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  • Patti

Immanuel - God With Us

When I was very young, my mom would reserve at least one week following Thanksgiving just for our nativity scenes alone. During this time there would be no other decorations, just a variety of creches around our home. She said she wanted us to remember and focus on what Christmas was all about… the birth of Christ.

I remember helping her delicately unpack each figurine and thoughtfully place it in its ideal position. Even the broken ones were handled with care – probably special care, as I remember - not so unlike how God handles us when we are broken.

One of my mom’s most cherished nativity scenes was hand-carved from olive wood – it was a special gift from my uncle, brought back from the Holy Land. It was simple, and earthy, and smooth, with wood grain perfectly marbling each figure; and it still clung to the lingering fragrance of olives. Each year the manger scenes would carry me back in time, into this little humble place called Bethlehem, with starry night skies, singing angels, shepherds, and a baby in a manger. I felt like an invisible and silent observer of all the wonder that was unfolding. This miracle of the Creator becoming the Created to redeem His creation. God pressing Himself and all His omnipotence, into the new baby skin of humanity in all its frailty and utter dependence.

During those early years, my little blue eyes only saw the perfect story of God’s grace and humility and incarnation. I was too young to see the bigger picture of that first Christmas and how it must have felt for Joseph and Mary. By the time they reached Bethlehem, they understood God had chosen them to help fulfill His plans and the prophecies of long ago. And yet the unfolding events must have left them wondering if the God of the universe couldn’t have orchestrated a more comfortable and seamless method and means.

A simple snapshot includes cultural scandal, disappointment, inconvenience, and discomfort. Mary, betrothed to Joseph, is now pregnant… except it is the miracle of the incarnation. Joseph, “to whom she was engaged, was a righteous man and did not want to disgrace her publicly, so he decided to break the engagement quietly” (Matthew 1:19), but then the angel confirms Mary’s account. And, “Joseph swapped his Torah studies for a pregnant fiancé and an illegitimate son and made the big decision of discipleship. He placed God’s plan ahead of his own” (Max Lucado, In the Manger, 2012, p. 27). As if all of this wasn’t enough to traverse, a king orders a census and they must leave their home and journey to Bethlehem. Mary, now at full-term, on the back of a donkey trodding the dry dusty path. At the end of the road, at the end of a long day, at the end of the long journey, as darkness has fallen, finally – Bethlehem! And, an inn – but it’s already full! They are relegated to the make-shift stable where Mary gives birth to Jesus, the Son of God, the King of the World, the Messiah. And a rough and humble manger, where animals feed, becomes His first cradle.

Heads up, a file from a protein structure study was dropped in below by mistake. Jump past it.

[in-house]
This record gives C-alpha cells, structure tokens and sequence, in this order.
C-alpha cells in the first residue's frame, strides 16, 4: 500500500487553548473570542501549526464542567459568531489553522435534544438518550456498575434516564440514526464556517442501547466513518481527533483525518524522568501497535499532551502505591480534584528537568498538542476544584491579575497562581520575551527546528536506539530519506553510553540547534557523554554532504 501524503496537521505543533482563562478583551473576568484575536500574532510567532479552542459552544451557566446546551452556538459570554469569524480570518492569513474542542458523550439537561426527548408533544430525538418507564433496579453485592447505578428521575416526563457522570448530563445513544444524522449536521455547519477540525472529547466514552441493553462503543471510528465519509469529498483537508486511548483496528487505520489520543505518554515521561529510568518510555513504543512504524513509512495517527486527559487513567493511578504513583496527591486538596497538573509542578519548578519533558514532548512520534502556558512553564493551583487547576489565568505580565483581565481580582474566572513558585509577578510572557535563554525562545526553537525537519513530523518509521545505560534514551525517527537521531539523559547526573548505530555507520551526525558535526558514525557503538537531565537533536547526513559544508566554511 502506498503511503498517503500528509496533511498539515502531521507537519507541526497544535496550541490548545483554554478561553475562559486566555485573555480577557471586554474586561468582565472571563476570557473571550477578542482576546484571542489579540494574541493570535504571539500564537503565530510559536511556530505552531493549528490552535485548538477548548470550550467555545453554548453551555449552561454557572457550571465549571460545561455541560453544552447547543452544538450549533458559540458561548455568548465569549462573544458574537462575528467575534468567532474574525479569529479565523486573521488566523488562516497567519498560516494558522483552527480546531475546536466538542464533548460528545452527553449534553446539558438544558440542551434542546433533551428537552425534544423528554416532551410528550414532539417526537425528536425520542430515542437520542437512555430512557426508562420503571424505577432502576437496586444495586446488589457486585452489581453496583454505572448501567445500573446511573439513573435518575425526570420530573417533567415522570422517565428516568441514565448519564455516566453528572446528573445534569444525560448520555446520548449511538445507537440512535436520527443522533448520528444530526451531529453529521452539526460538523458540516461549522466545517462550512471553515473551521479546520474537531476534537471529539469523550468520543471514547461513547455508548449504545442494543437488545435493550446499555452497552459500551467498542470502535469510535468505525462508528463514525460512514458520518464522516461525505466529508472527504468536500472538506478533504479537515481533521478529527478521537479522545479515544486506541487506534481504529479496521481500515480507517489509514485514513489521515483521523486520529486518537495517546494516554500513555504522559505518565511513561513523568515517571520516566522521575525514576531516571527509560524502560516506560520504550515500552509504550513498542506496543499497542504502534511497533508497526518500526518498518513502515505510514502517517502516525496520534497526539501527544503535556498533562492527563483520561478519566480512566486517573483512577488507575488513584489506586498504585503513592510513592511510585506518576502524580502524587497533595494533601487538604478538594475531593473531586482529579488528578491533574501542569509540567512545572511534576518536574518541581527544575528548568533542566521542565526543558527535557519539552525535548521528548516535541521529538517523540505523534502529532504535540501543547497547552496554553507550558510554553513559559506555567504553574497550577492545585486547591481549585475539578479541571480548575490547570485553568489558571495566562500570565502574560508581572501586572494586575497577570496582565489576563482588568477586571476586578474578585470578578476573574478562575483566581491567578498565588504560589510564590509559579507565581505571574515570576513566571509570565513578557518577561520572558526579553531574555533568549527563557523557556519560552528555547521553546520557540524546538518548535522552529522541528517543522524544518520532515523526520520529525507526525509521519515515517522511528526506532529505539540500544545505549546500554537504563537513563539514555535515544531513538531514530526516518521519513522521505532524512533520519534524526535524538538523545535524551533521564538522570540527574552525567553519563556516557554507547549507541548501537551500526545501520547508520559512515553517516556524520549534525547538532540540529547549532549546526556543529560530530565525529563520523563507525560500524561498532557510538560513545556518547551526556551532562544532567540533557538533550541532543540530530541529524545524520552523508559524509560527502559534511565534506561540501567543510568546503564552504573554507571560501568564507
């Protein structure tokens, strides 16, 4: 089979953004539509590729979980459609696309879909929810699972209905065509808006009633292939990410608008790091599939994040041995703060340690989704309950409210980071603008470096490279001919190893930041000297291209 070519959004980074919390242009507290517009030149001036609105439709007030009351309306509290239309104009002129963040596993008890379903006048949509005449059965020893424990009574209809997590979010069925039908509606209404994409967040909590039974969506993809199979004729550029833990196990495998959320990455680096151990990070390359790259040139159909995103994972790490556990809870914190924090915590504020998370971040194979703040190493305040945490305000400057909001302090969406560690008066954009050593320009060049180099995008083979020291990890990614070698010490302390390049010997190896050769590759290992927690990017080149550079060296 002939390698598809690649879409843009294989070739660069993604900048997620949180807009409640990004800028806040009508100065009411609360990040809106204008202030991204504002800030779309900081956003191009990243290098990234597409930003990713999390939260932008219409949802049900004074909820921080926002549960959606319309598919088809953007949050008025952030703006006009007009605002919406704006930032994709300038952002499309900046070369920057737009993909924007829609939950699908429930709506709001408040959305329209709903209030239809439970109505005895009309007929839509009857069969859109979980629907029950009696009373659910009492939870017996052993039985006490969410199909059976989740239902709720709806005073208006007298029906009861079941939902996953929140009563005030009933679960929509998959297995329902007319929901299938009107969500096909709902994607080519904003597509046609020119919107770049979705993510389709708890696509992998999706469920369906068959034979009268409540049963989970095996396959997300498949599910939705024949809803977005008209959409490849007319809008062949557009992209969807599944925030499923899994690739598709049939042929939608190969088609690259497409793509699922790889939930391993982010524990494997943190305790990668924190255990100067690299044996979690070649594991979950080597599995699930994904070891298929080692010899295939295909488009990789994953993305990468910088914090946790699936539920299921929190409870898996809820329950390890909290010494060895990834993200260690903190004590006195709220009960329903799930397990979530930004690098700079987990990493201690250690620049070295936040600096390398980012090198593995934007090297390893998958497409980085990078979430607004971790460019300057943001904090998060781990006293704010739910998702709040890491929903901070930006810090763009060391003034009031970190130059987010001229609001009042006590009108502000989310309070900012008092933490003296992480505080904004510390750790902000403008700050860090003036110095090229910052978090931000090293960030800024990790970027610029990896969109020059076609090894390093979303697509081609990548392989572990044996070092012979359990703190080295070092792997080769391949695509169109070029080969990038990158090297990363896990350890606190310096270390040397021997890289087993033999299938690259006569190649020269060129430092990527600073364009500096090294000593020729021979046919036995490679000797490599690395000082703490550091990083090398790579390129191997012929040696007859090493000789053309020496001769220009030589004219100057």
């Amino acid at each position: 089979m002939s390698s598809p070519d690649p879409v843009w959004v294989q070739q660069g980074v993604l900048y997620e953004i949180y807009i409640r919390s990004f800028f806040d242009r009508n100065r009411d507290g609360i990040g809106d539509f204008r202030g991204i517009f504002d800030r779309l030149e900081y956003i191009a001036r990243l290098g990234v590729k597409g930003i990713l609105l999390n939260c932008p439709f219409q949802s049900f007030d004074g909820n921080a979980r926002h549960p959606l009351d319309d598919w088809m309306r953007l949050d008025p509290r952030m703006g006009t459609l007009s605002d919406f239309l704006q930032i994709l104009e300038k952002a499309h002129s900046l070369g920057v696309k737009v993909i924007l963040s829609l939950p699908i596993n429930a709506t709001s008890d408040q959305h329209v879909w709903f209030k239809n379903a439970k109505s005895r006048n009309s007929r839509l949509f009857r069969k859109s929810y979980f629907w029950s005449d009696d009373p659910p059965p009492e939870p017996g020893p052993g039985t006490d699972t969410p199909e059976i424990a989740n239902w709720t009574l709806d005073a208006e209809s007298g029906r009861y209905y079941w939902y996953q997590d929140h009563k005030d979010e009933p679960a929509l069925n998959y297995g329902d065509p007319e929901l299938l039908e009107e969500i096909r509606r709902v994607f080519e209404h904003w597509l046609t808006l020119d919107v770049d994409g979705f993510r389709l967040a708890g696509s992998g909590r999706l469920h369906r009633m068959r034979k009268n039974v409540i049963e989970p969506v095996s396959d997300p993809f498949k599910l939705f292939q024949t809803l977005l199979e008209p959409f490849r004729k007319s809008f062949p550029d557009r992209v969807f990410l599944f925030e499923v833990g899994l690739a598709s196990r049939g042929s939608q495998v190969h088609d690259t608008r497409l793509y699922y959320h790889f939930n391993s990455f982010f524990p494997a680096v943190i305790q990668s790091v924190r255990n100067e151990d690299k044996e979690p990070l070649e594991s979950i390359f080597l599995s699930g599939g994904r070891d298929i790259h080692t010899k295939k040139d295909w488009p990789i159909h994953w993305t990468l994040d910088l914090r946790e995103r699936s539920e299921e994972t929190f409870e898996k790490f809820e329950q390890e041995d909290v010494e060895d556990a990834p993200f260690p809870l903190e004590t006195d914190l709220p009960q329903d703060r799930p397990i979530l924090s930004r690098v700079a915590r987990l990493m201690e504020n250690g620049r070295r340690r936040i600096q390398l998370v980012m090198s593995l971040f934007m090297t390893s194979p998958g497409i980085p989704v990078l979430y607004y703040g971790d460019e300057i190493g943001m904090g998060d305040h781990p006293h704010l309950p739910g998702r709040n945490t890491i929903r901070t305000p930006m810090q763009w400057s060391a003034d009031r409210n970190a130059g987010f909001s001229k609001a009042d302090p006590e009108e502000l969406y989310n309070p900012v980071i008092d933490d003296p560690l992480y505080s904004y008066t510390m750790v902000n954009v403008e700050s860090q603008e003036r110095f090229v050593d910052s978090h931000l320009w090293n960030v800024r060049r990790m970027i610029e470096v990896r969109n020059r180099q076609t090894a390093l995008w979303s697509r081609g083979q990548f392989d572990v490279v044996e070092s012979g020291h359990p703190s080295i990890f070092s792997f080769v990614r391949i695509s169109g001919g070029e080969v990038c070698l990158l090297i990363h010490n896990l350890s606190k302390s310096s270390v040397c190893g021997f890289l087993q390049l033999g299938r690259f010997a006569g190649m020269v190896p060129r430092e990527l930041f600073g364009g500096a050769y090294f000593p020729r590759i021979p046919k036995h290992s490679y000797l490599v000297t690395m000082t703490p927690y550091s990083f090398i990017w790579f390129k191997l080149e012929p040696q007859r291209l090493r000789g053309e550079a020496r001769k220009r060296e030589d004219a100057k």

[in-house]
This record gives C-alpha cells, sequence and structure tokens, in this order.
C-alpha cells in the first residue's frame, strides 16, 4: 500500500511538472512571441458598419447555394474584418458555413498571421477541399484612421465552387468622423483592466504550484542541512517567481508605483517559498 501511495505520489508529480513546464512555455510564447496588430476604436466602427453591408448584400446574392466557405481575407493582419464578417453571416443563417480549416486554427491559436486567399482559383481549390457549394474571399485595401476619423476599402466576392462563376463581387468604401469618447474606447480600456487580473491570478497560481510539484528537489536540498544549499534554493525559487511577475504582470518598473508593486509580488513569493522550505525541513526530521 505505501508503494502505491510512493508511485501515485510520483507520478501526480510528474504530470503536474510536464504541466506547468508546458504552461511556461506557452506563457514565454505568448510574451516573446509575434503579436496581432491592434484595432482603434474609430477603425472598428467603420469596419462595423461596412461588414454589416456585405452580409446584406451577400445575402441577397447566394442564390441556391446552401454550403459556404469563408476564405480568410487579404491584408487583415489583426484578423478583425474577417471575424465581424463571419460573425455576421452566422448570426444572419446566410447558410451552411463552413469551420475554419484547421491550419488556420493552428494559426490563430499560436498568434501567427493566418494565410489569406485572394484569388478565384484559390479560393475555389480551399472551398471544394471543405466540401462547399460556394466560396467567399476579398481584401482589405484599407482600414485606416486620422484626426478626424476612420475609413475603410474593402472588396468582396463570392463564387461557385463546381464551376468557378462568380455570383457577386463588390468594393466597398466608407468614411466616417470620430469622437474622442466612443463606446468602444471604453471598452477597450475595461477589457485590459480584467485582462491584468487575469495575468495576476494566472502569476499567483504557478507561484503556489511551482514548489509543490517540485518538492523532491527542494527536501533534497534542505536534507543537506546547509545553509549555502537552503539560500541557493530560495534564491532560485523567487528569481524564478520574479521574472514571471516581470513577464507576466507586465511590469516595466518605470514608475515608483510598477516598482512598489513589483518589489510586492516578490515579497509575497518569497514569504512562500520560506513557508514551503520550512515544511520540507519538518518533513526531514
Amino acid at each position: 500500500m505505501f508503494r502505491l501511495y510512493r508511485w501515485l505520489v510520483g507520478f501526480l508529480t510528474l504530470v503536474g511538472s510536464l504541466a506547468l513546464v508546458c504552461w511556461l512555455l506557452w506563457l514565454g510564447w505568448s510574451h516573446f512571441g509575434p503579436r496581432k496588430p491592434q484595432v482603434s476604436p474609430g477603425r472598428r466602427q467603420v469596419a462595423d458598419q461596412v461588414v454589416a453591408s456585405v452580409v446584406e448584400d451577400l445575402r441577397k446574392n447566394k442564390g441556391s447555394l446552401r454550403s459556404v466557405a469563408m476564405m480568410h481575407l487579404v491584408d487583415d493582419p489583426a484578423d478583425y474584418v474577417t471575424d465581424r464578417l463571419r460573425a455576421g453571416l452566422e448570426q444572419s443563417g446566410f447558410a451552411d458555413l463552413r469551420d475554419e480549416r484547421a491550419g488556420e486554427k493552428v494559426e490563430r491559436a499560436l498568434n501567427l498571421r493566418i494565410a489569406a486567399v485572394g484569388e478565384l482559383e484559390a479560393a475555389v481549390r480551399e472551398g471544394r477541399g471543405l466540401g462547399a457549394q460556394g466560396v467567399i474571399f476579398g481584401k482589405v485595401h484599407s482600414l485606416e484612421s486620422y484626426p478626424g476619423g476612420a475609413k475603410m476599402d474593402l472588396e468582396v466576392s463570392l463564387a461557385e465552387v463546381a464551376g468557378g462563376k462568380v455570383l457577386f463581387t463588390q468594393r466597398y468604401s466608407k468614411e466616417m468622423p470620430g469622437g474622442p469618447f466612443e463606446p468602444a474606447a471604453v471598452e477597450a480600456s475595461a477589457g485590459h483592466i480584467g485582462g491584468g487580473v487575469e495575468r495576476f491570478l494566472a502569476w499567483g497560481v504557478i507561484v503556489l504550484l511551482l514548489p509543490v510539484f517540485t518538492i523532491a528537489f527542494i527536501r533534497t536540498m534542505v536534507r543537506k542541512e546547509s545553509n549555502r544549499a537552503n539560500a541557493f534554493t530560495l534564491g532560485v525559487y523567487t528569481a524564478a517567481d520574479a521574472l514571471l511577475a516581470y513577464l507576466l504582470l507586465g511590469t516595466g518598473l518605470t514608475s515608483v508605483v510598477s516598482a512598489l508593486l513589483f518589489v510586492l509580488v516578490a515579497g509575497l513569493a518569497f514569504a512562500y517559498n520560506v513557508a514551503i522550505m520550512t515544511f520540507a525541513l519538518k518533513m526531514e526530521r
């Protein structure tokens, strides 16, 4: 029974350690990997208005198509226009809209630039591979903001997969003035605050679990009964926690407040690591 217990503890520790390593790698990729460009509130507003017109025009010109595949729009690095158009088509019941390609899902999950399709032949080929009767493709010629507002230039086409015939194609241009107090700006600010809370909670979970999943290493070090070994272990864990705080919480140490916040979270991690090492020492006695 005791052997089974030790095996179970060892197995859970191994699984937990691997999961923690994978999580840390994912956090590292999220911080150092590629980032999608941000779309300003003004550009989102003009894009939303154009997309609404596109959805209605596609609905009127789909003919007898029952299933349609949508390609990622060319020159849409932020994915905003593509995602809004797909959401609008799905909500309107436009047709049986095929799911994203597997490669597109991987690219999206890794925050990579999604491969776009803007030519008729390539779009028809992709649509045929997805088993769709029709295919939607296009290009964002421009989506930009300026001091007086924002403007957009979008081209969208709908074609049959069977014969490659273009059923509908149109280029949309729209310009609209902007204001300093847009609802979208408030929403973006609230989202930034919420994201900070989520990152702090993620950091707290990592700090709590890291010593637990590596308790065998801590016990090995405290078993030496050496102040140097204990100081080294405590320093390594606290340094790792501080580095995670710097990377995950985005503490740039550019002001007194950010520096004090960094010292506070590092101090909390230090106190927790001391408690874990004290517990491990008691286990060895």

There is absolutely nothing ideal, easy, or comfortable for Mary and Joseph in all of this story… in this Nativity. The days leading up to the first Christmas brought discomfort, hassle, and likely disappointment after disappointment for them. And yet, God’s plan was not thwarted one bit. In fact, His perfect fulfillment of the age-old prophecies is intricately woven into the desperate details.

God’s plan was not thwarted one bit. In fact, His perfect fulfillment of the age-old prophecies is intricately woven into the desperate details.

God is always bigger than what life may throw at us and He makes it all “work together for the good, for those who love God” (Romans 8:28, NLT). Max Lucado’s Because of Bethlehem says it perfectly, “No day is accidental or incidental. No acts are random or wasted” (2016, p. 9).

So often we think comfort equates with God’s blessing and serves as confirmation that we are in the center of His will. But we don’t see that in scripture. We see life and lots of it – and God with us. We see struggles and stressors – and God with us. We see hassles and hardships – and God with us. We see the scandalous and inconvenient back-story of the Nativity – and God with us. We see Immanuel - God with us. God with us - the hope for all humanity! God with us – where joy is found! God with us – where He weaves His path and plan intricately into our lives! God with us – where we experience peace in the midst of the interruptions of our perfect plans and well-crafted scripts. God with us – Immanuel - this is Christmas!


“Behold, the virgin shall be with child, and bear a son, and they shall call His name Immanuel, which is translated ‘God with us.’” (Matthew 1:23, NKJV).

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